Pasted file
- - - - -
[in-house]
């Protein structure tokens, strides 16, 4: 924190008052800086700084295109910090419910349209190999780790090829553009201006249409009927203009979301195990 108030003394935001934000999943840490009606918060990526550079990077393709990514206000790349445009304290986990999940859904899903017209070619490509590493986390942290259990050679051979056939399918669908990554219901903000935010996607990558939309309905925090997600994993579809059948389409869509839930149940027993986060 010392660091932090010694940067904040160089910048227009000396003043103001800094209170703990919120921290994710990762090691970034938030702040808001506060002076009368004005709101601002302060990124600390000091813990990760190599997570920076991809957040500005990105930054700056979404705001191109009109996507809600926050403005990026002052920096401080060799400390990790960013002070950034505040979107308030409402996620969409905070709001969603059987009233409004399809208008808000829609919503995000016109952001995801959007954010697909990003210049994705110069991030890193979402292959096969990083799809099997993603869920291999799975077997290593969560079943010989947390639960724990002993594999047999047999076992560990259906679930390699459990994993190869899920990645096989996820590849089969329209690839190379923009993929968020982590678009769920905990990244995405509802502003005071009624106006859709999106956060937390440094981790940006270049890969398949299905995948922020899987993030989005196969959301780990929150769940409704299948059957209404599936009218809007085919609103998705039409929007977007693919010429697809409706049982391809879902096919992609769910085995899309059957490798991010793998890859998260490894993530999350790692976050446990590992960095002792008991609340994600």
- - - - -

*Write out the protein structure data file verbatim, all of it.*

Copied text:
[in-house]
């Protein structure tokens, strides 16, 4: 924190008052800086700084295109910090419910349209190999780790090829553009201006249409009927203009979301195990 108030003394935001934000999943840490009606918060990526550079990077393709990514206000790349445009304290986990999940859904899903017209070619490509590493986390942290259990050679051979056939399918669908990554219901903000935010996607990558939309309905925090997600994993579809059948389409869509839930149940027993986060 010392660091932090010694940067904040160089910048227009000396003043103001800094209170703990919120921290994710990762090691970034938030702040808001506060002076009368004005709101601002302060990124600390000091813990990760190599997570920076991809957040500005990105930054700056979404705001191109009109996507809600926050403005990026002052920096401080060799400390990790960013002070950034505040979107308030409402996620969409905070709001969603059987009233409004399809208008808000829609919503995000016109952001995801959007954010697909990003210049994705110069991030890193979402292959096969990083799809099997993603869920291999799975077997290593969560079943010989947390639960724990002993594999047999047999076992560990259906679930390699459990994993190869899920990645096989996820590849089969329209690839190379923009993929968020982590678009769920905990990244995405509802502003005071009624106006859709999106956060937390440094981790940006270049890969398949299905995948922020899987993030989005196969959301780990929150769940409704299948059957209404599936009218809007085919609103998705039409929007977007693919010429697809409706049982391809879902096919992609769910085995899309059957490798991010793998890859998260490894993530999350790692976050446990590992960095002792008991609340994600």